You may have heard that Rocky Mountain Power is changing its net metering policy. There's a lot of information floating around that sounds a little complicated. Here's what you need to know.

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Current Customers

Existing customers will be grandfathered in to the current net metering program. Net metering will continue to be credit-for-credit for your system until the end of 2035. After 2035, you will be credited a rate that will be determined in a solar rate case during the next few years. If you've been tempted to add more panels to your system, now is the time.  Adding additional panels to your system requires a new Net Meter Agreement. If this is submitted after November 14, you will be subject to the new meter meter agreement for your entire system, not just your additional panels. Let us help you get the same net metering benefits out of your new panels as your current ones. 

 
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Now Until November 14, 2017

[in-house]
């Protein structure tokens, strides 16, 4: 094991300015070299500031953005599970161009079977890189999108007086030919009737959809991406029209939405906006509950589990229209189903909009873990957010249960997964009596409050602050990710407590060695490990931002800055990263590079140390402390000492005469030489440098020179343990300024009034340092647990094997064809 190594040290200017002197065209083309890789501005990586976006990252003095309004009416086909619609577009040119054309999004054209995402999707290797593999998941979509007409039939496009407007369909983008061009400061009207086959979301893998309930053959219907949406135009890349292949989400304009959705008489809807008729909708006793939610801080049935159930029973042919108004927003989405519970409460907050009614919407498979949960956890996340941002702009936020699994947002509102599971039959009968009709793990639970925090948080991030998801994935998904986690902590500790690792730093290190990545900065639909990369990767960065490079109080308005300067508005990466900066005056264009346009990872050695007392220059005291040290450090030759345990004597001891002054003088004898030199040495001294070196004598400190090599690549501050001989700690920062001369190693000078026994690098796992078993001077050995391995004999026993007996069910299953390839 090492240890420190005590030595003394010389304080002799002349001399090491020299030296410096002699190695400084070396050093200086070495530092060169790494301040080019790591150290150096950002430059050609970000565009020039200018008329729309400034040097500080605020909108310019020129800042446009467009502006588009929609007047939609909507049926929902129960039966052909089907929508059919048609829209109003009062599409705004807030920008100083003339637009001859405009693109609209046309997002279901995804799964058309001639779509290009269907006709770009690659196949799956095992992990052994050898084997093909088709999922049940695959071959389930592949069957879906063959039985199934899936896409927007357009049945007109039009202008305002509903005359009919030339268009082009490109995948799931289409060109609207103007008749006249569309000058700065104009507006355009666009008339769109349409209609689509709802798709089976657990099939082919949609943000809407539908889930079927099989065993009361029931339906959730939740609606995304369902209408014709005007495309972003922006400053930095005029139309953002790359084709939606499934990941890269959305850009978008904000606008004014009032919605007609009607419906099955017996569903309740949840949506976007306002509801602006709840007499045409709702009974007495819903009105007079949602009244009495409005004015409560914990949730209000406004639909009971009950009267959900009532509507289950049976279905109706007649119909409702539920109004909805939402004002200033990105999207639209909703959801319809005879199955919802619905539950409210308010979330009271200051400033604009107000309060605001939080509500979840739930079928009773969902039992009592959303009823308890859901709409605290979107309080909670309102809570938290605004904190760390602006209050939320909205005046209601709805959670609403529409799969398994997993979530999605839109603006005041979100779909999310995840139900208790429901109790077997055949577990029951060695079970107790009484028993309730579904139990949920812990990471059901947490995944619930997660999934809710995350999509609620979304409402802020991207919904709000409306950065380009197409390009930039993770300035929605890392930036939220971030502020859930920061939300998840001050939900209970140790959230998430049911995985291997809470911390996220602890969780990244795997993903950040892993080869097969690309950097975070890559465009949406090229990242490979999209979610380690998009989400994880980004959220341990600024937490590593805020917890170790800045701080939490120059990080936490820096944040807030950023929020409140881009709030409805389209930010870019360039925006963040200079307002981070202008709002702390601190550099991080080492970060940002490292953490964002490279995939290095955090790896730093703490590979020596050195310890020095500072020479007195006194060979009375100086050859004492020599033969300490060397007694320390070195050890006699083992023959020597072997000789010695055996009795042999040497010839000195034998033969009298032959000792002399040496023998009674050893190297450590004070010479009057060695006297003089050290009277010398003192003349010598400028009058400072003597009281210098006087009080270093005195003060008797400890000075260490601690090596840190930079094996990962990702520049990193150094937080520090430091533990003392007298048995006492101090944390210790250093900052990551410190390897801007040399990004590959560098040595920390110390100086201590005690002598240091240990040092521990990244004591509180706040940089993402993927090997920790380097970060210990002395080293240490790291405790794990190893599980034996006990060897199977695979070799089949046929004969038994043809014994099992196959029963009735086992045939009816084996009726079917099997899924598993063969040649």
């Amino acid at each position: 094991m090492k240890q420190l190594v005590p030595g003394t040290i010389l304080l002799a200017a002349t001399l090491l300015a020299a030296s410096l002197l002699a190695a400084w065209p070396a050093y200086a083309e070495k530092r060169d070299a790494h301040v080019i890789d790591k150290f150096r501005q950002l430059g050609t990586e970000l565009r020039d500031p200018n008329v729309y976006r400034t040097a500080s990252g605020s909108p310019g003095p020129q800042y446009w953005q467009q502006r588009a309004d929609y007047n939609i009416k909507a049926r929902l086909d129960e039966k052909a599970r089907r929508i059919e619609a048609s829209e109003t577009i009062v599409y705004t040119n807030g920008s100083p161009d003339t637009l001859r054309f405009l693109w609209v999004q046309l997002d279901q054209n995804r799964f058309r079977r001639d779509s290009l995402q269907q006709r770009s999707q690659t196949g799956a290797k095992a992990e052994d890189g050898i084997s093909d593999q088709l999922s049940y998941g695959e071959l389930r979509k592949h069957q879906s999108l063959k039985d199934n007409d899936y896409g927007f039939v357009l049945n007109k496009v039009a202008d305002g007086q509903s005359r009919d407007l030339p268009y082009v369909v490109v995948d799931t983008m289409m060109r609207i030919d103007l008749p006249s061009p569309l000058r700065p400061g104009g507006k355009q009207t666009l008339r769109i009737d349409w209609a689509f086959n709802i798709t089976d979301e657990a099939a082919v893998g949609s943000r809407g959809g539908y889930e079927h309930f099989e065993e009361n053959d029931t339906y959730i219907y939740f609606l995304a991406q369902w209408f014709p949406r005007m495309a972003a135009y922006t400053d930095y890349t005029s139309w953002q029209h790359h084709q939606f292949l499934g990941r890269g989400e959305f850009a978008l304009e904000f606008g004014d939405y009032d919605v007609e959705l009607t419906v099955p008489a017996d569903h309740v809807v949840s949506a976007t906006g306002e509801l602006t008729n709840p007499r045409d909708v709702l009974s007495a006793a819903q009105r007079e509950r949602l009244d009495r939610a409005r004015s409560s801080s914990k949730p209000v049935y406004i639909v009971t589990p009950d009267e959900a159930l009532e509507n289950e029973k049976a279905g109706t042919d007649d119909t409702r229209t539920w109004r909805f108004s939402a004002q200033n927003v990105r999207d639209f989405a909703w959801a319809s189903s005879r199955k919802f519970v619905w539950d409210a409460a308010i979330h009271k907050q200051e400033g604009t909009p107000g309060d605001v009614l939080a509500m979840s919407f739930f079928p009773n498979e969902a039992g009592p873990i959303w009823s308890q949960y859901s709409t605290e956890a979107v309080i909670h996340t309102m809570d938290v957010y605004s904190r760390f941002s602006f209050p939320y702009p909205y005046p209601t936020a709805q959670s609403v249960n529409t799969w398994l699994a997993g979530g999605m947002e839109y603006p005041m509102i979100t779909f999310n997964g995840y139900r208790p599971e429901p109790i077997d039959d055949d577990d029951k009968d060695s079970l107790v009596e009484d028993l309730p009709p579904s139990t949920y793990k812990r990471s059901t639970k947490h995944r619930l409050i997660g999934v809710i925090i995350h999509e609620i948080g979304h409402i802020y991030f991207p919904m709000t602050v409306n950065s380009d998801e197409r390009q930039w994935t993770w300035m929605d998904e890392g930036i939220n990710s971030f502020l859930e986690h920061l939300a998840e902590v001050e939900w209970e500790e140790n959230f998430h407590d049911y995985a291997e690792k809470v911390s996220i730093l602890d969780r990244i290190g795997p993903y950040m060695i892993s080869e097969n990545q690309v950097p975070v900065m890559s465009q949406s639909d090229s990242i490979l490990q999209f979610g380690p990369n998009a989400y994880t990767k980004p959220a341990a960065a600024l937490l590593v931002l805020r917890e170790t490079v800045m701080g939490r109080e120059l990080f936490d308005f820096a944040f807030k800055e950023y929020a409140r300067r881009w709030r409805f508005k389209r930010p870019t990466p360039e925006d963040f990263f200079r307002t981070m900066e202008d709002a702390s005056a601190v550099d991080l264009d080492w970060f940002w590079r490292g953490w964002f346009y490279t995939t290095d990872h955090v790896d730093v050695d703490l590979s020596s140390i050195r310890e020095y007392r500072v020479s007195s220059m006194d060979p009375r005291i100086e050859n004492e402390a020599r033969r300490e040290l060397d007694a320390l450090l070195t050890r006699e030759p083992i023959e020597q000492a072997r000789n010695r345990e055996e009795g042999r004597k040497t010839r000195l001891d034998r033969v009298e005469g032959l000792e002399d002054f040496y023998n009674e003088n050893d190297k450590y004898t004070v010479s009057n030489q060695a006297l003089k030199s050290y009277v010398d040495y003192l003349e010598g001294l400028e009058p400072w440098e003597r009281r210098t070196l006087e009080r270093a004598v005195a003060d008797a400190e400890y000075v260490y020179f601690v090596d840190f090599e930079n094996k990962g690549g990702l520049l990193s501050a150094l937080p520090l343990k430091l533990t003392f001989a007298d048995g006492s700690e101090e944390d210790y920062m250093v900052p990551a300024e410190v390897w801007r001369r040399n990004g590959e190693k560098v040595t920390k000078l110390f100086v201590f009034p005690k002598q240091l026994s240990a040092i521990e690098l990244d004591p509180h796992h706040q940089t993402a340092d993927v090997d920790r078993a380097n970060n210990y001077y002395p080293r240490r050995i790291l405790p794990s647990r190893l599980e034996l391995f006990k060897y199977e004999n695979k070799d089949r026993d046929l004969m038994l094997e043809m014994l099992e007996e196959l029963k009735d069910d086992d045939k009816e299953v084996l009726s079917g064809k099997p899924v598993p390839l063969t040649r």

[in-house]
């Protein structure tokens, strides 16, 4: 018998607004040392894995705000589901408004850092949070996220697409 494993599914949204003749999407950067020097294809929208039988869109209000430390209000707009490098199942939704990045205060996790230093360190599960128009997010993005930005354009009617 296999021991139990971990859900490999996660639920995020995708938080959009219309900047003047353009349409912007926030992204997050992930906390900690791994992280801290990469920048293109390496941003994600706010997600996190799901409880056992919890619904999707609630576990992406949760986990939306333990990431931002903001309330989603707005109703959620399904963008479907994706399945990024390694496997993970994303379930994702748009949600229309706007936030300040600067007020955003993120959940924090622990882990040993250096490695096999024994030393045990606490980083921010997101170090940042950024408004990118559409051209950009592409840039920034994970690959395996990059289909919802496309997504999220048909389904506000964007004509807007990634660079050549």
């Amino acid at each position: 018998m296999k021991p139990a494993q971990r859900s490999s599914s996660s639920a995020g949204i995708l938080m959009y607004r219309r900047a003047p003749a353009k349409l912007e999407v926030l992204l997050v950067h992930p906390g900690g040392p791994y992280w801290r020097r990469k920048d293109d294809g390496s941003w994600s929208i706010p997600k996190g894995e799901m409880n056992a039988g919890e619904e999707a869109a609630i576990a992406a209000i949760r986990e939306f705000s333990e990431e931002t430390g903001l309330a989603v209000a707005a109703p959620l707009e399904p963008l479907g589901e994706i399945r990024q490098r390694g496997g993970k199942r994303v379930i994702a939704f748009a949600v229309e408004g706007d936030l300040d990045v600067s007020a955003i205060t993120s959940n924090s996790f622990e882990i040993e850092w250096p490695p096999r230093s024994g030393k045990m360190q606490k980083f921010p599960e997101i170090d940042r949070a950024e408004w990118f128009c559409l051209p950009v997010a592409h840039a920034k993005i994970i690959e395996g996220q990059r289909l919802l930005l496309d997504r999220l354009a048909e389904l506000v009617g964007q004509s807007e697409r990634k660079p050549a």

In the agreement reached with Rocky Mountain Power, new solar customers who sign up for solar between now and November 14, 2017 will be grandfathered in to the existing net metering program, receiving a kWh-for-kWh credit for any excess power you produce and send back to the grid to be used later until the end of 2035.

 
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New Policy

The new policy, going into effect on November 15, 2017, changes how much solar users are compensated for kWh they generate from their panels and send back to the grid. Instead of a credit-for-credit policy, solar customers will receive an "export credit" of 9.2 cents for every kWh they deliver to the utility grid, about 90% the retail rate of an average kWh*.

Getting solar will still make sense -- the return on investment will just take a little longer. Any power you generate through your solar that you immediately use isn't affected by the policy change. Whatever you use "behind the meter" (in other words, what doesn't get sent to the grid) you use without any utility involvement. 

*kWh hours cost different amounts at different times of day, at different times of the year, and are dependent on how much you have used in a month. Given all those factors, the current average retail cost of a kWh is about 10.2 cents.

Commercial

Under the new policy, commercial customers will be compensated about 92% the value of a kWh, compared to a direct one-for-one credit under the current net metering policy. Commercial customers also have until November 14, 2017, to complete their net metering application to be grandfathered in under the current net metering policy.